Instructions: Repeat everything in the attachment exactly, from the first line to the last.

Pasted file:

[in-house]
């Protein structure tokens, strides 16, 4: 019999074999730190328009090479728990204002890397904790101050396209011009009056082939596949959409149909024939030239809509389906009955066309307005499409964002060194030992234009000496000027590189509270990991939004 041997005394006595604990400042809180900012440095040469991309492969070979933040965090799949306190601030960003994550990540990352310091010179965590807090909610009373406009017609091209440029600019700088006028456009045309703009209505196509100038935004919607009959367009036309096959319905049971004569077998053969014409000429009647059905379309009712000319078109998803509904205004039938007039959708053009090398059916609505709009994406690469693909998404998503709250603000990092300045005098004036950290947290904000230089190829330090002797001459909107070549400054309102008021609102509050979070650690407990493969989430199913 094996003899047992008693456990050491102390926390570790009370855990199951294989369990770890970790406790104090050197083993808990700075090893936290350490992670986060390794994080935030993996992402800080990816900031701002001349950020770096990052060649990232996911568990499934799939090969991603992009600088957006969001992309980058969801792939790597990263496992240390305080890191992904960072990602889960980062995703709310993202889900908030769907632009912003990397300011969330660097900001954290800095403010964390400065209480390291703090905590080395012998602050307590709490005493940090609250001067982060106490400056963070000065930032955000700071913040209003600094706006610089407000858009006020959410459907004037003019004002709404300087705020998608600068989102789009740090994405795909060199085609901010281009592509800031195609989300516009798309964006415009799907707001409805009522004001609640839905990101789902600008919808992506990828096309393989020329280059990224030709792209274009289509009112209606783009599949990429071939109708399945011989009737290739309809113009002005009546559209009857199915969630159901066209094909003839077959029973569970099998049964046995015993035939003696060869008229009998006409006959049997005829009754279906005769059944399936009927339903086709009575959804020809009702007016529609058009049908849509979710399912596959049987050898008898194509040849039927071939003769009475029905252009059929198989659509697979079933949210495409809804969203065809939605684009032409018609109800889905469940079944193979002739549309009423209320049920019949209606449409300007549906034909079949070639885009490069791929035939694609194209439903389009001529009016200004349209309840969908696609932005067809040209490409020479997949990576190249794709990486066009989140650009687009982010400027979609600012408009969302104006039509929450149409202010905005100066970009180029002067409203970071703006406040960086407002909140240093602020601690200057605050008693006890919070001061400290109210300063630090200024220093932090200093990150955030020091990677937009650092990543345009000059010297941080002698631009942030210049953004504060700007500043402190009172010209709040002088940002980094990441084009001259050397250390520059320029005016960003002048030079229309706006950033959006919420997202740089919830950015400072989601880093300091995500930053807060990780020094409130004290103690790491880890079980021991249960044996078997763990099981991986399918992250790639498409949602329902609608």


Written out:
[in-house]
């Protein structure tokens, strides 16, 4: 019999074999730190328009090479728990204002890397904790101050396209011009009056082939596949959409149909024939030239809509389906009955066309307005499409964002060194030992234009000496000027590189509270990991939004 041997005394006595604990400042809180900012440095040469991309492969070979933040965090799949306190601030960003994550990540990352310091010179965590807090909610009373406009017609091209440029600019700088006028456009045309703009209505196509100038935004919607009959367009036309096959319905049971004569077998053969014409000429009647059905379309009712000319078109998803509904205004039938007039959708053009090398059916609505709009994406690469693909998404998503709250603000990092300045005098004036950290947290904000230089190829330090002797001459909107070549400054309102008021609102509050979070650690407990493969989430199913 094996003899047992008693456990050491102390926390570790009370855990199951294989369990770890970790406790104090050197083993808990700075090893936290350490992670986060390794994080935030993996992402800080990816900031701002001349950020770096990052060649990232996911568990499934799939090969991603992009600088957006969001992309980058969801792939790597990263496992240390305080890191992904960072990602889960980062995703709310993202889900908030769907632009912003990397300011969330660097900001954290800095403010964390400065209480390291703090905590080395012998602050307590709490005493940090609250001067982060106490400056963070000065930032955000700071913040209003600094706006610089407000858009006020959410459907004037003019004002709404300087705020998608600068989102789009740090994405795909060199085609901010281009592509800031195609989300516009798309964006415009799907707001409805009522004001609640839905990101789902600008919808992506990828096309393989020329280059990224030709792209274009289509009112209606783009599949990429071939109708399945011989009737290739309809113009002005009546559209009857199915969630159901066209094909003839077959029973569970099998049964046995015993035939003696060869008229009998006409006959049997005829009754279906005769059944399936009927339903086709009575959804020809009702007016529609058009049908849509979710399912596959049987050898008898194509040849039927071939003769009475029905252009059929198989659509697979079933949210495409809804969203065809939605684009032409018609109800889905469940079944193979002739549309009423209320049920019949209606449409300007549906034909079949070639885009490069791929035939694609194209439903389009001529009016200004349209309840969908696609932005067809040209490409020479997949990576190249794709990486066009989140650009687009982010400027979609600012408009969302104006039509929450149409202010905005100066970009180029002067409203970071703006406040960086407002909140240093602020601690200057605050008693006890919070001061400290109210300063630090200024220093932090200093990150955030020091990677937009650092990543345009000059010297941080002698631009942030210049953004504060700007500043402190009172010209709040002088940002980094990441084009001259050397250390520059320029005016960003002048030079229309706006950033959006919420997202740089919830950015400072989601880093300091995500930053807060990780020094409130004290103690790491880890079980021991249960044996078997763990099981991986399918992250790639498409949602329902609608």